The Four-toed Salamander

Views:

699 views

The day I turned 16 my mother made it clear that my days of being chauffeured around to look for frogs and snakes were at an end. If I wanted to hang out in some random swamp, I’d need to get my license and drive myself. A few months later, freshly minted license in hand, I hit the road in my ’92 Subaru Legacy, sporting an “I Brake for Salamanders” bumper sticker. The Spotted Salamanders I was accustomed to seeing around my house are easy to find on the road on rainy spring nights, but I would soon learn that some salamanders are simply too small to see from a car, and you can’t brake for a salamander that you can’t see.

If carefully turned over, a Four-toed Salamander's belly is bright white with black polka dots, unlike any other Salamander within their range. Photo by Toby Alexander.

Considered by some as a crown jewel of nighttime road searches, the Four-toed Salamander (Hemidactylium scutatum) tops off around 3 inches and is thinner than a pencil. Their reddish-brown backs are textured with thin grooves and speckled with black flecks, making them difficult to see, even from just a few feet away. Like many other salamanders, their tails easily break off to distract predators, but Four-toed Salamanders have a constriction at the base of their tails that acts as a sort of quick-release point (sometimes jokingly referred to as the ‘tear here’ spot). While most salamanders have four toes on their front feet, the Four-toed Salamander also has four toes on their back feet rather than the usual five. Despite their name, counting their tiny toes is not a very handy way to identify the species. If in doubt about the ID, try flipping the salamander over. The Four-toed Salamanders’ bright white belly with black polka dots is unmistakable.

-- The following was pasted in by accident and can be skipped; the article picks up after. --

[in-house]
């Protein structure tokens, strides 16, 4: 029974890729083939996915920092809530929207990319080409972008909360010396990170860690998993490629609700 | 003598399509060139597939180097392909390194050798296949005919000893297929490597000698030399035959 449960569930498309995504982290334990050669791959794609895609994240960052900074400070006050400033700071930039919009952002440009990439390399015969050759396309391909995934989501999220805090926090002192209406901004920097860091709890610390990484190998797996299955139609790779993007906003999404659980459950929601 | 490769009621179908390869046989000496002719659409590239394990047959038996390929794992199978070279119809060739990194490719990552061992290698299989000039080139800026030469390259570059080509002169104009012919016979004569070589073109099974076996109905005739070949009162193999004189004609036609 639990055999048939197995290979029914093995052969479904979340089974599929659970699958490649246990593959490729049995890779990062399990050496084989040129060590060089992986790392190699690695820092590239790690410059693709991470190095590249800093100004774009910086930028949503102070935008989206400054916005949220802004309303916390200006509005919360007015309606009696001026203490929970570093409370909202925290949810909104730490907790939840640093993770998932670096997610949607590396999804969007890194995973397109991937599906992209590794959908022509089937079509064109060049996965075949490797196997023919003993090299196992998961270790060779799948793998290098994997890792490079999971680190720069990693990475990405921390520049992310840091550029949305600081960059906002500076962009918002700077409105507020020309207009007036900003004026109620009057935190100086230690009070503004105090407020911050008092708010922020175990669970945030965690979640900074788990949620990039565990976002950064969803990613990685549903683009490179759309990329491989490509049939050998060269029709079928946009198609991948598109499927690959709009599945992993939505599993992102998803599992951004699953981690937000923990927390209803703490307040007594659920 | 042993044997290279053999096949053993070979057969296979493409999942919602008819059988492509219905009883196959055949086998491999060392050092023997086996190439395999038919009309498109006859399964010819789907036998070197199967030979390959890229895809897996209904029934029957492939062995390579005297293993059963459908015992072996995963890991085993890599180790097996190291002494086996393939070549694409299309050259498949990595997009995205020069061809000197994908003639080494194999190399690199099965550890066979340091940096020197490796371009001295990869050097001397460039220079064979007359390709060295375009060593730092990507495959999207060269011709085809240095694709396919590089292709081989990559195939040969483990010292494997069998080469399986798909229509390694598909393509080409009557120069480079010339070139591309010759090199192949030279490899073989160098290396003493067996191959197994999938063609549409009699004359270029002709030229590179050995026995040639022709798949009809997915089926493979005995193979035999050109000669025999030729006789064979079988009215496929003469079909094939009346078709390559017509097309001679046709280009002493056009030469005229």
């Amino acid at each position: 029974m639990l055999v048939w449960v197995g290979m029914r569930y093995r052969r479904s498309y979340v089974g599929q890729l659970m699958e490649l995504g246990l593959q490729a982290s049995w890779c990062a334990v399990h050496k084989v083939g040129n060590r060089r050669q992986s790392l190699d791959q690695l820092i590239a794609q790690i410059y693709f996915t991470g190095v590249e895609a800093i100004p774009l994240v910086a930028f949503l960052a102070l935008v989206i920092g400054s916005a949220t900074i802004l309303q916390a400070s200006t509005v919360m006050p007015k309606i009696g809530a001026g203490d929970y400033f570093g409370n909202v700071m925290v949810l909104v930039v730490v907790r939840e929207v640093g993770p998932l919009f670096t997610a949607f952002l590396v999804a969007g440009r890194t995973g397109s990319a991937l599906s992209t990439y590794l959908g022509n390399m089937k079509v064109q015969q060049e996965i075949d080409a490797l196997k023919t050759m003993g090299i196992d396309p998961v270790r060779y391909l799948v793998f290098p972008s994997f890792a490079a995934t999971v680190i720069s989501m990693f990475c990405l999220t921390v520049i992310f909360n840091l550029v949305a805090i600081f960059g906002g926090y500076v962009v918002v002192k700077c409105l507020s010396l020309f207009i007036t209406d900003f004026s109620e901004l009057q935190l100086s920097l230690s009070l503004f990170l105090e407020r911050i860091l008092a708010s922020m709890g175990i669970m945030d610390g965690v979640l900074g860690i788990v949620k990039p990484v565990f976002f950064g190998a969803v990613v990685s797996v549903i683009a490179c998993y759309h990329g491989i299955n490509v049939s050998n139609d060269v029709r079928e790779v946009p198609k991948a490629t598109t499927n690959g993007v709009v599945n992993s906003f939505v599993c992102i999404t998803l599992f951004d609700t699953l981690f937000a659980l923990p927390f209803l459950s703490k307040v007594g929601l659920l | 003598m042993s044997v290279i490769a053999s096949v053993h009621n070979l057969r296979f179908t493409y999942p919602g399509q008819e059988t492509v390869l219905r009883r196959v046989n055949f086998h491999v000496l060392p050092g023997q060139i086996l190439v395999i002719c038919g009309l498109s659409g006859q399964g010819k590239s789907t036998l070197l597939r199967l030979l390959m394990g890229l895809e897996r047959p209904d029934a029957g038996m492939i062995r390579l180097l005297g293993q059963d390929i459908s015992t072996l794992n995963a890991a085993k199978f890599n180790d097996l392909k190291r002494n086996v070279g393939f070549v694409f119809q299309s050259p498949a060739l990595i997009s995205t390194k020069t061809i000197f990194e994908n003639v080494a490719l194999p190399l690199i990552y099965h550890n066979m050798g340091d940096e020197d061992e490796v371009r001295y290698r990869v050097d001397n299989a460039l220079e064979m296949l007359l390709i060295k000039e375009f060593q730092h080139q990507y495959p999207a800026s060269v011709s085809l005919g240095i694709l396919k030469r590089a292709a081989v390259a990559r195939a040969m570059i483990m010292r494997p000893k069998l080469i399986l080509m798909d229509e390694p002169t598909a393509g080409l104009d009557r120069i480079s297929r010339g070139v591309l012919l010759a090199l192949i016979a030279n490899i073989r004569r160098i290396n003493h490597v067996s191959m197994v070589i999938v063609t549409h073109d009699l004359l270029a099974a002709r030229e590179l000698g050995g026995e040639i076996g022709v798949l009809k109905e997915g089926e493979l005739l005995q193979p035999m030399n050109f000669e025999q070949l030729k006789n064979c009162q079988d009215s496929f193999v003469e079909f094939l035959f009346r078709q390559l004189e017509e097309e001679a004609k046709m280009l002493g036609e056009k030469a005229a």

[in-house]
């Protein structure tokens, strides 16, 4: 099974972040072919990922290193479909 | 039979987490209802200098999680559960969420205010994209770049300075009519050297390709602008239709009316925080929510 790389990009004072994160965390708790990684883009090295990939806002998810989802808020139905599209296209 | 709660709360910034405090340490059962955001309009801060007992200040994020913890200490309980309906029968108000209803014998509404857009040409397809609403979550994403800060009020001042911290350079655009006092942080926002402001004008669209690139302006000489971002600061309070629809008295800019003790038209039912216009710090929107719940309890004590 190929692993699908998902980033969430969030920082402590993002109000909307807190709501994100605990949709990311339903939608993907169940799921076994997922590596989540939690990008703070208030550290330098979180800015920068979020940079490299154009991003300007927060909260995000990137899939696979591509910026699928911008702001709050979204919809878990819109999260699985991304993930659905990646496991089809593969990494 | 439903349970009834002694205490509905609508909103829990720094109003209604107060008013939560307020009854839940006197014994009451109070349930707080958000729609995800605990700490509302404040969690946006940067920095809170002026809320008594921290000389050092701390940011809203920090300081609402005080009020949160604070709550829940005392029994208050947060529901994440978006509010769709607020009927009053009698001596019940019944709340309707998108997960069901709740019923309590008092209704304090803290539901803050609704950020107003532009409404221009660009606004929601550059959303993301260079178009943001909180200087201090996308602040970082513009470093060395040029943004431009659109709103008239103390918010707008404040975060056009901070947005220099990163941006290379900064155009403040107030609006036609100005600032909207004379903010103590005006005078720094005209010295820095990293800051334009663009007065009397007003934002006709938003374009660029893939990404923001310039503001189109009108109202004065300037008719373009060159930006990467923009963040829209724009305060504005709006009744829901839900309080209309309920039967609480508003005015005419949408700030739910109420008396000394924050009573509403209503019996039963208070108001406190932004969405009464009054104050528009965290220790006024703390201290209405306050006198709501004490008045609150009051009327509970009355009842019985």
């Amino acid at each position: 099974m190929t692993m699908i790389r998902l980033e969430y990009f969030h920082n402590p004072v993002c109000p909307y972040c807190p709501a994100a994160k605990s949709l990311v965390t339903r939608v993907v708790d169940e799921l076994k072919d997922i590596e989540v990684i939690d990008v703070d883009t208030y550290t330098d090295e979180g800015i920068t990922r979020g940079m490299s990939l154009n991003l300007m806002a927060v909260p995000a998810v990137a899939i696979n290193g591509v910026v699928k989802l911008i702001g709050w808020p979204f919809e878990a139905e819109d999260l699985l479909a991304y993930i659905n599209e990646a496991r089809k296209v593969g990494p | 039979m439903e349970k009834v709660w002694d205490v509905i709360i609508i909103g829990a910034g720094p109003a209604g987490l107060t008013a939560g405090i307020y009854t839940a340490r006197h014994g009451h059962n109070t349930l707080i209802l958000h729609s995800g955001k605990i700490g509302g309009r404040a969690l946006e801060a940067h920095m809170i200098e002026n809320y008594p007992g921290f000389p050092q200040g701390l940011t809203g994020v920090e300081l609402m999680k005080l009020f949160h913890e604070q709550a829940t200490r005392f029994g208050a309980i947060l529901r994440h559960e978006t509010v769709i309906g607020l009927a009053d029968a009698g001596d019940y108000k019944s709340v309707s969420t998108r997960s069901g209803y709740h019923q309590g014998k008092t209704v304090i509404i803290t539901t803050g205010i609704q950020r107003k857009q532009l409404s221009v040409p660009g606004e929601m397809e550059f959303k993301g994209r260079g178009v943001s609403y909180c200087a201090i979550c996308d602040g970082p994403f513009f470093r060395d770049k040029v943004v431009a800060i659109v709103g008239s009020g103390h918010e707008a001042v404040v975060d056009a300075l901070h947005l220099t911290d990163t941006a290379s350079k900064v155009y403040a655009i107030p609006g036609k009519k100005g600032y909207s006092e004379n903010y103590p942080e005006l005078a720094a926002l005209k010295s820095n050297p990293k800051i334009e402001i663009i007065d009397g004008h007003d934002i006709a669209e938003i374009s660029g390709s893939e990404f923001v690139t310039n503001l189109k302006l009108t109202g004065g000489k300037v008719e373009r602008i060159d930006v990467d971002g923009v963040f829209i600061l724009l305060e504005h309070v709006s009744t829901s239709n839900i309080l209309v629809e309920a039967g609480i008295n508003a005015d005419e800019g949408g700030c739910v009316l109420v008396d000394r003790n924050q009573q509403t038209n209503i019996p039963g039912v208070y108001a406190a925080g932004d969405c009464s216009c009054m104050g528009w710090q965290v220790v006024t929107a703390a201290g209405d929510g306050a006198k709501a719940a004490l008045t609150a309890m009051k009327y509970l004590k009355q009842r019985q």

Found in hardwood forests across much of the eastern United States, the Four-toed Salamander has an affinity for sphagnum moss. In the spring, they leave their rocky woodland habitat to nest in mosses above water. When the eggs hatch, the larvae wriggle downward until reaching the water. While it is somewhat easy for an experienced herpetologist to identify their habitat, finding a Four-toed Salamander is often easier said than done. 

Four-toed Salamanders are sometimes mistake for Red-backed Salamanders. In this photo shows both species found under the same log. In this case, the Four-toed Salamanders are smaller, but when full grown the two species are similar in size. Photo by Kiley Briggs.

Even in places where they are common, few people ever see Four-toed Salamanders. For example, there is a site in the Lake Champlain Valley where the public is invited to assist with an annual salamander count on a rural road on rainy spring nights. It is somewhat common to find 200 or more Four-toed Salamanders over the course of a couple hours, which is quite incredible. I’m not aware of any other place in the world where that many Four-toed Salamanders can be found with such ease, yet residents who live nearby almost never encounter the species.

My driver’s license was practically still warm the first time I participated in the salamander count. After parking my car and catching up with the “crossing guards” on foot, I asked the guy in charge where all the action was. He politely told me I was standing on it and pointed his flashlight at my feet. Sure enough, I was standing within inches of two Four-toed Salamanders. This experience really opened my eyes to the fact that no matter how close you pay attention or how slow you drive, you’re not going to see most Four-toed Salamanders from a moving car. 

Dedicated parents, female Four-toed Salamanders lay their eggs in moss, a few inches or so above water, and will stay with their eggs until they hatch. Photo by Kiley Briggs.